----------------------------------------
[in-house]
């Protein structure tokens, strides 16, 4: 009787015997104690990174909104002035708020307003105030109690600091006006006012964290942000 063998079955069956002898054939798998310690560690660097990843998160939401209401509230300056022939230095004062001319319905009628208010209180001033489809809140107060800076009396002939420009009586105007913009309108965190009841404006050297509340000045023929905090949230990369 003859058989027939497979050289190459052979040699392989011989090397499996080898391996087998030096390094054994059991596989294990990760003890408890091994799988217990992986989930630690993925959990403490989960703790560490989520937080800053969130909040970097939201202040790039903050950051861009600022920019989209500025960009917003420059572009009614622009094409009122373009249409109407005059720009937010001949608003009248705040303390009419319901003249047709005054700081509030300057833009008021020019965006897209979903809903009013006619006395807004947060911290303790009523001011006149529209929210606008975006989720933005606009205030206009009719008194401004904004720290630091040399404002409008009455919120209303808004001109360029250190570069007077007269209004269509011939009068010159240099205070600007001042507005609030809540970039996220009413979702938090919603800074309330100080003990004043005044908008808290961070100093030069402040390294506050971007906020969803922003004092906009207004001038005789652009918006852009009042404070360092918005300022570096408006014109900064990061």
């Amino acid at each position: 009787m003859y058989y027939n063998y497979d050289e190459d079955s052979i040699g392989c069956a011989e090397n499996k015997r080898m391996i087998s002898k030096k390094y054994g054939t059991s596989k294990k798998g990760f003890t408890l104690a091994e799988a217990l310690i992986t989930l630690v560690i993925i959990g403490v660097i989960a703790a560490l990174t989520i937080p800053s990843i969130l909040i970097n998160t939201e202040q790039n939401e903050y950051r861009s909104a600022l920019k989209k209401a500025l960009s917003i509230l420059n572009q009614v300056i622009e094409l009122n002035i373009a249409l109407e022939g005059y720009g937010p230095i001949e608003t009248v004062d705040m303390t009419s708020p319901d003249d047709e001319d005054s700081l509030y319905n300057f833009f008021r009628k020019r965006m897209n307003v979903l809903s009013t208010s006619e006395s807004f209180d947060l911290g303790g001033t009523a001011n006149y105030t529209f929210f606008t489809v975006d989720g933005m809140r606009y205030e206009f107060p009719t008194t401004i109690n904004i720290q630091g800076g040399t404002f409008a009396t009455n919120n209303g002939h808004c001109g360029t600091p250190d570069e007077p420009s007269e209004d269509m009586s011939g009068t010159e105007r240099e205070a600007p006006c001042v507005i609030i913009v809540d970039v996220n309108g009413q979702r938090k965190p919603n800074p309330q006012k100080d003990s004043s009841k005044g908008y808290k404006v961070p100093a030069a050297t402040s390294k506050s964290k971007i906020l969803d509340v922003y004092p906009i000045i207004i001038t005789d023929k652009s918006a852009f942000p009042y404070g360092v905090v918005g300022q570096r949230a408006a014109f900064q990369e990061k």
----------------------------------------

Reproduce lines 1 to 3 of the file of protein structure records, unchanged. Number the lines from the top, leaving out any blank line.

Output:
[in-house]
């Protein structure tokens, strides 16, 4: 009787015997104690990174909104002035708020307003105030109690600091006006006012964290942000 063998079955069956002898054939798998310690560690660097990843998160939401209401509230300056022939230095004062001319319905009628208010209180001033489809809140107060800076009396002939420009009586105007913009309108965190009841404006050297509340000045023929905090949230990369 003859058989027939497979050289190459052979040699392989011989090397499996080898391996087998030096390094054994059991596989294990990760003890408890091994799988217990992986989930630690993925959990403490989960703790560490989520937080800053969130909040970097939201202040790039903050950051861009600022920019989209500025960009917003420059572009009614622009094409009122373009249409109407005059720009937010001949608003009248705040303390009419319901003249047709005054700081509030300057833009008021020019965006897209979903809903009013006619006395807004947060911290303790009523001011006149529209929210606008975006989720933005606009205030206009009719008194401004904004720290630091040399404002409008009455919120209303808004001109360029250190570069007077007269209004269509011939009068010159240099205070600007001042507005609030809540970039996220009413979702938090919603800074309330100080003990004043005044908008808290961070100093030069402040390294506050971007906020969803922003004092906009207004001038005789652009918006852009009042404070360092918005300022570096408006014109900064990061």
């Amino acid at each position: 009787m003859y058989y027939n063998y497979d050289e190459d079955s052979i040699g392989c069956a011989e090397n499996k015997r080898m391996i087998s002898k030096k390094y054994g054939t059991s596989k294990k798998g990760f003890t408890l104690a091994e799988a217990l310690i992986t989930l630690v560690i993925i959990g403490v660097i989960a703790a560490l990174t989520i937080p800053s990843i969130l909040i970097n998160t939201e202040q790039n939401e903050y950051r861009s909104a600022l920019k989209k209401a500025l960009s917003i509230l420059n572009q009614v300056i622009e094409l009122n002035i373009a249409l109407e022939g005059y720009g937010p230095i001949e608003t009248v004062d705040m303390t009419s708020p319901d003249d047709e001319d005054s700081l509030y319905n300057f833009f008021r009628k020019r965006m897209n307003v979903l809903s009013t208010s006619e006395s807004f209180d947060l911290g303790g001033t009523a001011n006149y105030t529209f929210f606008t489809v975006d989720g933005m809140r606009y205030e206009f107060p009719t008194t401004i109690n904004i720290q630091g800076g040399t404002f409008a009396t009455n919120n209303g002939h808004c001109g360029t600091p250190d570069e007077p420009s007269e209004d269509m009586s011939g009068t010159e105007r240099e205070a600007p006006c001042v507005i609030i913009v809540d970039v996220n309108g009413q979702r938090k965190p919603n800074p309330q006012k100080d003990s004043s009841k005044g908008y808290k404006v961070p100093a030069a050297t402040s390294k506050s964290k971007i906020l969803d509340v922003y004092p906009i000045i207004i001038t005789d023929k652009s918006a852009f942000p009042y404070g360092v905090v918005g300022q570096r949230a408006a014109f900064q990369e990061k």